• Upon completion, the law students graduate with a Juris Doctor (J.D.) degree—which is sufficient for admission to an LL.M. in Taxation.[11]

Post law school

  • JD graduates may then enroll in a Master of Laws in Taxation (LL.M.), a one-year program. Other concentrations available to students include: estate planning or business taxation.[11]
  • The Bar exam.

Pertaining to other countries


Post law school

  • JD graduates enroll in a Master of Laws (LL.M) program, as is seen in Canada, United Kingdom, Australia, and the Netherlands.
General requirements
  • A bachelor's degree - required for entry into law school.
  • Law School Admission Test (LSAT) - Required for law school admission in United States, Canada and a growing number of countries. J.D. (Juris Doctor) or First degree in law.
  • The Juris Doctor (JD) program is offered by only a number of countries. These include: United States, Australia, Canada, Hong Kong, Japan, Philippines, Singapore and the United Kingdom. The courses vary in duration of years, curriculum and whether or not further training is required, depending on which country the program is in.
In Africa

Most African countries use the British legal education curriculum in their law educational system to train lawyers.[12]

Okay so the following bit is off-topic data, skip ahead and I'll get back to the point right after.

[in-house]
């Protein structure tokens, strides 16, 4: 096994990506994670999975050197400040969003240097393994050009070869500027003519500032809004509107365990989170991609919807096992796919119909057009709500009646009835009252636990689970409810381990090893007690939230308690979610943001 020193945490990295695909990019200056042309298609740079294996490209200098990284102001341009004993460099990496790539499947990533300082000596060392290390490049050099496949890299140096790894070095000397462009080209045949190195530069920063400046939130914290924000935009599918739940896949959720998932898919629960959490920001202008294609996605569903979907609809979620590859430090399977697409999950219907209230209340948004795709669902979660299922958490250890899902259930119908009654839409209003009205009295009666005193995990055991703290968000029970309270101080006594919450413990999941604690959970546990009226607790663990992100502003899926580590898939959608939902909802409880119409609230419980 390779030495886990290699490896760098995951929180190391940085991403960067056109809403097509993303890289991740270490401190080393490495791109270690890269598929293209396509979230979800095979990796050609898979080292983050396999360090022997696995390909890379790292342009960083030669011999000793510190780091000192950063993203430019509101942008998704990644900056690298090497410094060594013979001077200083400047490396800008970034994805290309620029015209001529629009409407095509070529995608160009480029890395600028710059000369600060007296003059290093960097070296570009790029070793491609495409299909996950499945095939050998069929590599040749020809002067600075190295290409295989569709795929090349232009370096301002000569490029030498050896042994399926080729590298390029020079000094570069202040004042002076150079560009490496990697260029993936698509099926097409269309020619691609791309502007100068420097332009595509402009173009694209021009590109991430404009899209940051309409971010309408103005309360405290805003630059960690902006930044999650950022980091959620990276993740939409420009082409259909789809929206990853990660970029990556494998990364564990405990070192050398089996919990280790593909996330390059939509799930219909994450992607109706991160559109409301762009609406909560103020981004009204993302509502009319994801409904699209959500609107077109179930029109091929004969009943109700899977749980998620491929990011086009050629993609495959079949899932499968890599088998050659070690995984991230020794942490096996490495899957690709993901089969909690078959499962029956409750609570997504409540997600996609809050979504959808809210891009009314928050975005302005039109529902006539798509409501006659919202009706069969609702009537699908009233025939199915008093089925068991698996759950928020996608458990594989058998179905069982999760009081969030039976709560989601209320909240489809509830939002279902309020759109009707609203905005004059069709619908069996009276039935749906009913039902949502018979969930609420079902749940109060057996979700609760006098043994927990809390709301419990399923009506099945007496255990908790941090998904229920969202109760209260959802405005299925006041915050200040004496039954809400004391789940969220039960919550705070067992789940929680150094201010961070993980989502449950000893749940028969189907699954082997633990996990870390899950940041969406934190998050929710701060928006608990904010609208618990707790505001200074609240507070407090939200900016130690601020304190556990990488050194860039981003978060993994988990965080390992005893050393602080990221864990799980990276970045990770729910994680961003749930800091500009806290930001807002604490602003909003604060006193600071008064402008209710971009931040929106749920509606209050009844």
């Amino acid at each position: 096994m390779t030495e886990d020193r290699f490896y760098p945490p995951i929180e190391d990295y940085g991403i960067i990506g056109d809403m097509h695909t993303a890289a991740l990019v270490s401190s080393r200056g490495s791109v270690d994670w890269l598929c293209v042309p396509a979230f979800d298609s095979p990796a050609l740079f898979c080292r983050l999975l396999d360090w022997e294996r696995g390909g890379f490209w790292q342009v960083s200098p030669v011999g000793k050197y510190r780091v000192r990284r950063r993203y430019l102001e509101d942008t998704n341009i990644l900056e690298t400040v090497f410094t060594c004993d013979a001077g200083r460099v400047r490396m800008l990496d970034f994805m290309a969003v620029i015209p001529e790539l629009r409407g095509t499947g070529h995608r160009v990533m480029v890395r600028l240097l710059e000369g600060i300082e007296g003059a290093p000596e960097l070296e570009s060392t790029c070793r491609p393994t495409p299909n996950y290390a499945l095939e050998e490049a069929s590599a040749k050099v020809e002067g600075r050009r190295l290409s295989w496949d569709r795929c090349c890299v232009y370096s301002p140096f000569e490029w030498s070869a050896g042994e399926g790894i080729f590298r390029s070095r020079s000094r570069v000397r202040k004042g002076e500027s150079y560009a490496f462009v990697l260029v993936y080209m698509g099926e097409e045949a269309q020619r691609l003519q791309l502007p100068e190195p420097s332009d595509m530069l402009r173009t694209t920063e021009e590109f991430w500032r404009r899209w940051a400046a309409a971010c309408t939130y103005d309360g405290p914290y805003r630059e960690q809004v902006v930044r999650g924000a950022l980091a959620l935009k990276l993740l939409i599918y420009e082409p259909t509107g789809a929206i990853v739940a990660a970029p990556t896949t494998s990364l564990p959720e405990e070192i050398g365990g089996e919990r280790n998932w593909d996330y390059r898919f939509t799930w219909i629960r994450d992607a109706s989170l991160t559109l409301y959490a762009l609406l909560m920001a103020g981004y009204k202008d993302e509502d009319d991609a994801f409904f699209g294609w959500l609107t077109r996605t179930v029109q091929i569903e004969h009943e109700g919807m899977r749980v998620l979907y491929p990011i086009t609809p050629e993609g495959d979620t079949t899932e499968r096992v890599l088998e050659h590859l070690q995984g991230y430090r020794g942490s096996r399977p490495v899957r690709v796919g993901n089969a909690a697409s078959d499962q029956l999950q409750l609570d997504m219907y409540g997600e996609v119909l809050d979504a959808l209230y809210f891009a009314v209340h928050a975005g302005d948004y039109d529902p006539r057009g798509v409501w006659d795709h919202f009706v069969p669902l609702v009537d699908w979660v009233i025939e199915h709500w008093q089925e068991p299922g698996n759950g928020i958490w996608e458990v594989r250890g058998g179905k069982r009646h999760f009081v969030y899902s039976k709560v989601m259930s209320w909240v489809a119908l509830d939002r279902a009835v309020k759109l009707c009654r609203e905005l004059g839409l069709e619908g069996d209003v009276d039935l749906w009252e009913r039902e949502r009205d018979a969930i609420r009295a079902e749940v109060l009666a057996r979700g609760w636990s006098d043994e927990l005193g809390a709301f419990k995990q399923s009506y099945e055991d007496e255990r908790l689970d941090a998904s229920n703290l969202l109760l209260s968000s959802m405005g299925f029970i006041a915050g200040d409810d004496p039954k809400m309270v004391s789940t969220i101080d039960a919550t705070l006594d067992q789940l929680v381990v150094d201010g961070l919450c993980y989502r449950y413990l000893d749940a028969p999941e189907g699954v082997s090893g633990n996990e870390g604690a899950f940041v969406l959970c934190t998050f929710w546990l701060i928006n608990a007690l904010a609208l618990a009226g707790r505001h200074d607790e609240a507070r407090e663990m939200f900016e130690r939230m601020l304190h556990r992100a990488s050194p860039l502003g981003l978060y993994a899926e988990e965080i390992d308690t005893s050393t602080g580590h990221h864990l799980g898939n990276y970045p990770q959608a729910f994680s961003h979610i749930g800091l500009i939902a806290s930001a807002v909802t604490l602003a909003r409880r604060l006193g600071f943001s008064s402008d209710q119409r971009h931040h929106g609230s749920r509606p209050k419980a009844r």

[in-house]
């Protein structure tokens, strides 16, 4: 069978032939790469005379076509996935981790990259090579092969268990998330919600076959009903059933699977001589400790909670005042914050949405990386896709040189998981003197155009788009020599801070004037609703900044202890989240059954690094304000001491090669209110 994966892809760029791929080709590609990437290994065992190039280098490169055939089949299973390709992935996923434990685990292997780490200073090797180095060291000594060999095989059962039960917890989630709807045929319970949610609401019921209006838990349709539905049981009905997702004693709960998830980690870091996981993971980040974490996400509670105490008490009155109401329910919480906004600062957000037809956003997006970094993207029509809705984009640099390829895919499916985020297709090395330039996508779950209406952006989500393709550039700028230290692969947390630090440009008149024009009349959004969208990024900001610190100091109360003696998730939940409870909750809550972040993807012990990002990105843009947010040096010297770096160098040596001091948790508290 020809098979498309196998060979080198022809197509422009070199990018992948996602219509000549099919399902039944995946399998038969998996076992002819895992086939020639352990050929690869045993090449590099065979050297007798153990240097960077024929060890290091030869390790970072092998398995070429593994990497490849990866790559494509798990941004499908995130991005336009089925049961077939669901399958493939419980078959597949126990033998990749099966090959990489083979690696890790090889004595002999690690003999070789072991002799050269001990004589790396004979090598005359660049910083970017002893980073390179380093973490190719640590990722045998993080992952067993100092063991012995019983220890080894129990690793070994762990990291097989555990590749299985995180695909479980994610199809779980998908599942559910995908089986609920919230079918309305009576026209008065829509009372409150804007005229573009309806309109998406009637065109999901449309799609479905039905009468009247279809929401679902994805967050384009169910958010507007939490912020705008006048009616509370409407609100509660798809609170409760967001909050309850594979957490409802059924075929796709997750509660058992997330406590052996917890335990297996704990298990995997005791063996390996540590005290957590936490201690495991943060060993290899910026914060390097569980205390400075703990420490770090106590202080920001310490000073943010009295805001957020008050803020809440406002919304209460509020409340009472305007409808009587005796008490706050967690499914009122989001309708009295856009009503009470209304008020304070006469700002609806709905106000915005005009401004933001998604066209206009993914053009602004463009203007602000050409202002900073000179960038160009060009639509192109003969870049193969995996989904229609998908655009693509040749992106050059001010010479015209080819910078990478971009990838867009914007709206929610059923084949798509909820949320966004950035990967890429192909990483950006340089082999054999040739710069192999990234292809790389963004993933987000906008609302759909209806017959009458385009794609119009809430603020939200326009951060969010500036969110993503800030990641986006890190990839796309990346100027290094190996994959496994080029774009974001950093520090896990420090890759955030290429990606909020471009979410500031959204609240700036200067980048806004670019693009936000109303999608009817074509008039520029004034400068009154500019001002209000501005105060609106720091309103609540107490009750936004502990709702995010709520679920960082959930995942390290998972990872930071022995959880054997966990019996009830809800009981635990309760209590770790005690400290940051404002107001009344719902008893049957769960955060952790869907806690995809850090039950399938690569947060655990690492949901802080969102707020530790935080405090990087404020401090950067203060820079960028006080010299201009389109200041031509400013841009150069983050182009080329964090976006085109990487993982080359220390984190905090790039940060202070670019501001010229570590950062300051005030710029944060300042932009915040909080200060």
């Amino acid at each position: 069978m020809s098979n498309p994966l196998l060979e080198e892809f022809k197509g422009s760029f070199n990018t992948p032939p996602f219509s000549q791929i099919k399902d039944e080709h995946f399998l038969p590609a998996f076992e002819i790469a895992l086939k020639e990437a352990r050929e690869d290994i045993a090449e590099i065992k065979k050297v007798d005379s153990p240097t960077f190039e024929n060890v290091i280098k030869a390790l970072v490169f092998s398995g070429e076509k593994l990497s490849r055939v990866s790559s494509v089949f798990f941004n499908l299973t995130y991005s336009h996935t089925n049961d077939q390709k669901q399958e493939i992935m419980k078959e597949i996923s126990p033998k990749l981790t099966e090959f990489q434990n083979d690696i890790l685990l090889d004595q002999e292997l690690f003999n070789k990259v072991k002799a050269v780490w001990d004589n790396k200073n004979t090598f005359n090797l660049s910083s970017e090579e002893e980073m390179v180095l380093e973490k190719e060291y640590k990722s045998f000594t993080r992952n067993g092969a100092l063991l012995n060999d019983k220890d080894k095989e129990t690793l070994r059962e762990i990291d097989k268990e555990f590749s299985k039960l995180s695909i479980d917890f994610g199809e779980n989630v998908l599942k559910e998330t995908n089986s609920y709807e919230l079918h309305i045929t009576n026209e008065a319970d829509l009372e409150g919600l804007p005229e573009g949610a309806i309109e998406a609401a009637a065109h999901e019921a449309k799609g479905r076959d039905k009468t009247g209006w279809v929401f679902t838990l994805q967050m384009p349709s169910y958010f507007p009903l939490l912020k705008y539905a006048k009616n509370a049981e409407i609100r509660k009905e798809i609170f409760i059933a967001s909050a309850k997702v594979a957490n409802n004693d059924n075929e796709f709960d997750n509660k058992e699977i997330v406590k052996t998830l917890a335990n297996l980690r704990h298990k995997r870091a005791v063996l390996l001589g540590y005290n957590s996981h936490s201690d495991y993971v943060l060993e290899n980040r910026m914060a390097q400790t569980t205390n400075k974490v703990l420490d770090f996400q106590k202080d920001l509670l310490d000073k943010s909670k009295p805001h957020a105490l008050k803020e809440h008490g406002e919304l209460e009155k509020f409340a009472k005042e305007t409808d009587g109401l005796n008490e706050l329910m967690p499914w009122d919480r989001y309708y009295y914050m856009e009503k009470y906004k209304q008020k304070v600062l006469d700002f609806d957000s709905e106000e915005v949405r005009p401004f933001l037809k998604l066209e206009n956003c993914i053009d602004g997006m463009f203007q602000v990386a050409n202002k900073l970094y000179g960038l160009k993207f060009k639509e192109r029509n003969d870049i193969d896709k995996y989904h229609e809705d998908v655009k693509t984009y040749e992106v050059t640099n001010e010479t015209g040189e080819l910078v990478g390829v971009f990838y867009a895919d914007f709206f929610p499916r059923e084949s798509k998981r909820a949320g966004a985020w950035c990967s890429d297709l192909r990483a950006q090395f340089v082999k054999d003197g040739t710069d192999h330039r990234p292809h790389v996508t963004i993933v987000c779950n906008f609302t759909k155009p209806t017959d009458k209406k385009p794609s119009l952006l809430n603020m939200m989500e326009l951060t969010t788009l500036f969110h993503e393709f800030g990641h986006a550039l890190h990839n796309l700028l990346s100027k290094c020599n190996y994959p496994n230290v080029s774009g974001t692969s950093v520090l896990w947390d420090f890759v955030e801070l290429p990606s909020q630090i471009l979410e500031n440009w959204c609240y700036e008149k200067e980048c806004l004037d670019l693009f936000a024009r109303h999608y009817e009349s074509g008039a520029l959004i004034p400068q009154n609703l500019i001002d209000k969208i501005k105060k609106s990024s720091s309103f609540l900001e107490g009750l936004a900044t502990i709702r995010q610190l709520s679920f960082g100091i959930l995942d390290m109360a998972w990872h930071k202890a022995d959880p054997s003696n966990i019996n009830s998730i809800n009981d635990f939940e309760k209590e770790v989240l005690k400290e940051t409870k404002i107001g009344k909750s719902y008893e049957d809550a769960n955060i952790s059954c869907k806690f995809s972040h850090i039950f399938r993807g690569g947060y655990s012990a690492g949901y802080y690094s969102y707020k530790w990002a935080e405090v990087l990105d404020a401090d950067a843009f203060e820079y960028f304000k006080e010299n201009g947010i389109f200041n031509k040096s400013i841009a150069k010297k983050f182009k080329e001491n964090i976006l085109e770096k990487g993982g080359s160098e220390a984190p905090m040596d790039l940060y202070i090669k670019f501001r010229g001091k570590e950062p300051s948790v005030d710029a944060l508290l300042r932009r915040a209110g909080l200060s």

Overall, legal education, across African countries, starts at the university level as an undergraduate course although a few universities have promulgated a law degree as a graduate program "akin to [that] … in the United States, Canada, and India."[12]

In most African countries, a law degree does not necessarily qualify one to practice as a lawyer. Further post-graduate practical training is required.[12]

Graduates earn an undergraduate law degree, viz. the Bachelor of Laws (LL.B.), via a four-year program (as in Malawi, Kenya, Zambia, and most of South African law universities). Subsequently, graduates with the Bachelor of Laws seek to earn the Master of Laws or greater in order to become practitioners of the law. Some law institutions offer tracks to a Master of Philosophy (M.Phil.), a Doctor of Philosophy degree (Ph.D.), or a Doctor of Laws degree (LL.D.) with emphasis on tax law.[12]